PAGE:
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If you haven’t played World of Tanks, I hope it is for one of two reasons: you have never heard of it or just hate war games. If it is because you haven’t heard of it, go to you PC or Xbox 360 or mobile device and download it. You’re welcome. As fast paced and fun free-to-play games go, it is hard to beat that one. I even have a hat and a couple key chains that I display proudly because I love that game. If you know about World of Tanks, you probably know about World of Warplanes, the second installment in the Wargaming.net trio of titles that puts you into the driver’s seat of various military aircraft. The next installment, based in naval warfare, has had fans wanting to test the waters for years and it has finally come along with World of Warships Beta Weekends.

Description & Features:

  • The highly anticipated World of Warships is the latest free, historical online combat game to be added to the Wargaming’s catalog. Command a massive naval fleet featuring history’s most iconic war vessels, level up important tech modules and prepare to dominate the oceans in World of Warships.
  • With four classes of ships, myriad upgrades, strategically designed environments the action never ends and every match is a unique experience. Endless hours of strategy, tactical gameplay and pulse pounding combat await all who take the helm in World of Warships!
  • Aircraft carriers — A multi-role ship that brings a RTS-style gameplay to the fight. Loaded with four styles of aircraft (Dive Bombers, Torpedo Bombers, Scouts and Fighters) and the ability to command multiple squadrons, carriers can shape the fight from the skies.
  • Destroyers — These versatile vessels are perfect for hunting enemy cruisers, spotting them for teammates to target or blowing them out of the water personally. Additionally, the anti-aircraft guns that line their deck offer another line of defense against high flying threats.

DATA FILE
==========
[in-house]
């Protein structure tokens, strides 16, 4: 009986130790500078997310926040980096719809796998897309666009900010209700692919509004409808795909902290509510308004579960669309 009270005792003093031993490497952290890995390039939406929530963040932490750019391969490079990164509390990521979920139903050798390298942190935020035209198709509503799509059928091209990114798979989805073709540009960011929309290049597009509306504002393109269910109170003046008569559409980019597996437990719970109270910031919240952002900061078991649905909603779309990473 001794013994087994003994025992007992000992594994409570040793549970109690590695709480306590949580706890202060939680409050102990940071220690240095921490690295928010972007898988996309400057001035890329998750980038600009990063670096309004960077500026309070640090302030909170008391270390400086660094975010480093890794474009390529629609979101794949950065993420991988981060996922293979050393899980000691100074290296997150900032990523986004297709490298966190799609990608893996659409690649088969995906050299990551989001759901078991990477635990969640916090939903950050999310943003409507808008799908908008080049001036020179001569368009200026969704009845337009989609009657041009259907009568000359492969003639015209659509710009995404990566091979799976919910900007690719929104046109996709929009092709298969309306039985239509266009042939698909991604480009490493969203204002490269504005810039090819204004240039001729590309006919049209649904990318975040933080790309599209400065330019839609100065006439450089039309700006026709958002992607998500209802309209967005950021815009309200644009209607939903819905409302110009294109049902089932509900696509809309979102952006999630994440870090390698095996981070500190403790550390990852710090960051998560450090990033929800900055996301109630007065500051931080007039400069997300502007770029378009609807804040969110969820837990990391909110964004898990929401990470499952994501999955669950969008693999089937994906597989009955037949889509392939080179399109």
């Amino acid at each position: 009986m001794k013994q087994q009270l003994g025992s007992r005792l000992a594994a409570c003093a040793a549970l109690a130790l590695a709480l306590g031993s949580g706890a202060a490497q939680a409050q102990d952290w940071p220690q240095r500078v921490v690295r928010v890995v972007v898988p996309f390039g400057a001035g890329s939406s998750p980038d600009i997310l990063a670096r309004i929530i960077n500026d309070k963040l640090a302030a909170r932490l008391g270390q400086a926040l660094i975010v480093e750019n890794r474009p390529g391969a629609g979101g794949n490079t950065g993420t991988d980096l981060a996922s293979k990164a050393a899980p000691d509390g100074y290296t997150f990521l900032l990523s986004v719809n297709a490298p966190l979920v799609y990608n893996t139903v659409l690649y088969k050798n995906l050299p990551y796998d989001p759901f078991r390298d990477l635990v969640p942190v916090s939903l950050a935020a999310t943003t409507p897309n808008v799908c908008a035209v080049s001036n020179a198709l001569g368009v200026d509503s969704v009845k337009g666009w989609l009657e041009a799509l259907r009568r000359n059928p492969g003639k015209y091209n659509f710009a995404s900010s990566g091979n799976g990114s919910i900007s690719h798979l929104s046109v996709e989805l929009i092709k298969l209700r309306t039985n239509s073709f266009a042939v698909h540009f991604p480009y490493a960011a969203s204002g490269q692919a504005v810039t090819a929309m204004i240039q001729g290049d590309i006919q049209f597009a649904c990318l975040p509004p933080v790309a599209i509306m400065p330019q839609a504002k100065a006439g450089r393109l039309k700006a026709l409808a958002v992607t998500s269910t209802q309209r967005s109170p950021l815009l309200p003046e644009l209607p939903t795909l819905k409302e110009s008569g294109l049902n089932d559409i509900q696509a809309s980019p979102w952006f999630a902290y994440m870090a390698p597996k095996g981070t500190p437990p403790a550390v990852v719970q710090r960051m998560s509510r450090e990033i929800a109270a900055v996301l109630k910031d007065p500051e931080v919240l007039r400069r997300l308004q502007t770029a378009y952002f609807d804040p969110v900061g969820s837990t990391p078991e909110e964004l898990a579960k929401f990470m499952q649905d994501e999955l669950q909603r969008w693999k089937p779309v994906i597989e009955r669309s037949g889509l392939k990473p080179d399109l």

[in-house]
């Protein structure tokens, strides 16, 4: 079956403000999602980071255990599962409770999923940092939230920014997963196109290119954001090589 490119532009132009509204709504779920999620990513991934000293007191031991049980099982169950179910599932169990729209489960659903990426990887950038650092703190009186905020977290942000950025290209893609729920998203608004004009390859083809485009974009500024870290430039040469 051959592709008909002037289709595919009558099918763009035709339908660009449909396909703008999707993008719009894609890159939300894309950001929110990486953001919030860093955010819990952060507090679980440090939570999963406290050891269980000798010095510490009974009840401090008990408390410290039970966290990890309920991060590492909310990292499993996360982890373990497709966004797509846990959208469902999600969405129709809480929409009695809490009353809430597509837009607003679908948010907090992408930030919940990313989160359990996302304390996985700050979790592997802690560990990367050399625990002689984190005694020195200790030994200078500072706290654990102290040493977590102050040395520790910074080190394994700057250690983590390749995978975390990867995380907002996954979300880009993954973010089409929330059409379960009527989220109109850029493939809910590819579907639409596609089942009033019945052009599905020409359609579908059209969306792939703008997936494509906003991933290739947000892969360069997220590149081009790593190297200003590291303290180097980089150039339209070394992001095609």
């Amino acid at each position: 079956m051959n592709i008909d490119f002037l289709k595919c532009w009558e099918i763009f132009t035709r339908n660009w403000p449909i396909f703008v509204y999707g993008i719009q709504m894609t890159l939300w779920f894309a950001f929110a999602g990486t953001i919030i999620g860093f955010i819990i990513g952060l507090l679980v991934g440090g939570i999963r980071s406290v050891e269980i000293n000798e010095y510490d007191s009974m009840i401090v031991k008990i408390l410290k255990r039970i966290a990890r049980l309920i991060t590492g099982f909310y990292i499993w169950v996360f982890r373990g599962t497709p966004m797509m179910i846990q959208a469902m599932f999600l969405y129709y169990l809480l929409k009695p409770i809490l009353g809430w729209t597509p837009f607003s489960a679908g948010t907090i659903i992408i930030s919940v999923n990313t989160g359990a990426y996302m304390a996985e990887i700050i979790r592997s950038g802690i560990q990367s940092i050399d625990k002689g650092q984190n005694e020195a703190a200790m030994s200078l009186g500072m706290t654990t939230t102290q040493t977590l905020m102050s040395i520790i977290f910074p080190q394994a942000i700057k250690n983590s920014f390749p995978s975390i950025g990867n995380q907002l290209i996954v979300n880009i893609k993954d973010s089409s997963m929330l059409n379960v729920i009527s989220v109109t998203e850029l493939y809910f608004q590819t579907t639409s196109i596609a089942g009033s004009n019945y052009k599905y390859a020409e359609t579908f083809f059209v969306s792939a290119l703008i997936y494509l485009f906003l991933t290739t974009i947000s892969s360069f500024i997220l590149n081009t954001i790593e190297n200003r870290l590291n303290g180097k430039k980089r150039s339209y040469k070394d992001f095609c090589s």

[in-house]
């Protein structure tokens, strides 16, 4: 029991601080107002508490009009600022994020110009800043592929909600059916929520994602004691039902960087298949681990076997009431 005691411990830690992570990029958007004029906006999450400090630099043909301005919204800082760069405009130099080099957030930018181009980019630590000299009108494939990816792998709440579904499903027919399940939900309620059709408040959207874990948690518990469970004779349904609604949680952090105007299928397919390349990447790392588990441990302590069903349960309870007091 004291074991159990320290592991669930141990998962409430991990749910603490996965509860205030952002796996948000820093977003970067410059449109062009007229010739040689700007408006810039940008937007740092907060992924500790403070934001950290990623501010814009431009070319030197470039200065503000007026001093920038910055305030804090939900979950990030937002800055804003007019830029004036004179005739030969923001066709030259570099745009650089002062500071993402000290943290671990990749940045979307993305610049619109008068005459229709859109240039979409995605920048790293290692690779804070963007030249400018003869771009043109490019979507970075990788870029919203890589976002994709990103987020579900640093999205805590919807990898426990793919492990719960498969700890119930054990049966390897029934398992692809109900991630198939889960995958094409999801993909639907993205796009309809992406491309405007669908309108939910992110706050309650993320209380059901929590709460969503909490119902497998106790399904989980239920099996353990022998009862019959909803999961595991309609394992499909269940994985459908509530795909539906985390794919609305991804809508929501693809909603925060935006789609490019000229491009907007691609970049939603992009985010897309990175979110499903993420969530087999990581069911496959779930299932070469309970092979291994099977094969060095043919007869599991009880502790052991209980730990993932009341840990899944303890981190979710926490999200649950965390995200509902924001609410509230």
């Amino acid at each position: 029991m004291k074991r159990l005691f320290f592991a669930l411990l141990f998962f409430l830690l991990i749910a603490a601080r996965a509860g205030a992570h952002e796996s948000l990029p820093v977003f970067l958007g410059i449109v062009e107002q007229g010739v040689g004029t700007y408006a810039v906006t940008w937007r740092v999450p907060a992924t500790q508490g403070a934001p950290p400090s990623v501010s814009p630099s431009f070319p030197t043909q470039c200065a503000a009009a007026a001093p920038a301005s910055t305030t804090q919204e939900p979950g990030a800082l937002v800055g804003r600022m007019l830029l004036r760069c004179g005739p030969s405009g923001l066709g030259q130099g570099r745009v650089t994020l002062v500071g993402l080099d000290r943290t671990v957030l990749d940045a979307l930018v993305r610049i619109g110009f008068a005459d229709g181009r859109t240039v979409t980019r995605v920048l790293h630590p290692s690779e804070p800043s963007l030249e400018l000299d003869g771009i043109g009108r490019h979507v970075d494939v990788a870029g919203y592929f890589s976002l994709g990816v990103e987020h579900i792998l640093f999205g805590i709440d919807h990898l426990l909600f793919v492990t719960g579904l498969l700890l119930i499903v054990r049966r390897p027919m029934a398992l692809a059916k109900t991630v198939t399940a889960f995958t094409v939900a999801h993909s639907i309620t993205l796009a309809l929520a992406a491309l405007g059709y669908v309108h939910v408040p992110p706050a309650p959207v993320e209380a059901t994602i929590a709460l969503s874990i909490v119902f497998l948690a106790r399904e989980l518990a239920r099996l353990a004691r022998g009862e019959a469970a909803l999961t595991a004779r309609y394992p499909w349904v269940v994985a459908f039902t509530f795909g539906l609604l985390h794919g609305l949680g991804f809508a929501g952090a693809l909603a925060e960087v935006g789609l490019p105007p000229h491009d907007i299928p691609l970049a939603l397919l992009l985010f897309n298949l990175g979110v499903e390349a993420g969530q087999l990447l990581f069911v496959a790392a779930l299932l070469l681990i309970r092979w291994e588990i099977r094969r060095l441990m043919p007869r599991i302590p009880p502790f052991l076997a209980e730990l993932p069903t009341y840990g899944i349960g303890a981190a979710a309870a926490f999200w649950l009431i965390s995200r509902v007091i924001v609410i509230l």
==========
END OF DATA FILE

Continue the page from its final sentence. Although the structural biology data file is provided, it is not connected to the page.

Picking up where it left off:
• Cruisers — Lightly armored but swift, cruisers are the fastest, most maneuverable ship available. This class is a major threat on the open water, dealing damage from either massive cannons or deadly torpedoes.
  • Battleships — These are the designated “heavy hitters” of World of Warships. Massive cannons, thick armor and rows of anti-aircraft artillery make them a deadly “triple threat” in any battle.

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Hands On:
I was like a kid doing the pee pee dance waiting for the game’s beta client to download and install. I first saw this game at E3 2011 and its expo presence consisted of a woman in a sailor costume showing a single image of a Warship as part of the Wargaming.net booth. I was already hooked on World of Tanks, having played it at the show and excited about World of Warplanes but World of Warships was what I was most looking forward to. I have played just about every naval warfare video game I could find and actually grew up as a fisherman on boats since I was 6 years old.

The moment the download was ready I rubbed my hands together and dove in. It took one game to realize that it had all the aspects that I loved from World of Tanks and my favorite parts of World of Warplanes combined into one game. Technically, it is still in beta testing, which means it could change a lot during the time it takes to hit final product, but as long as they maintain their course it should be smooth sailing.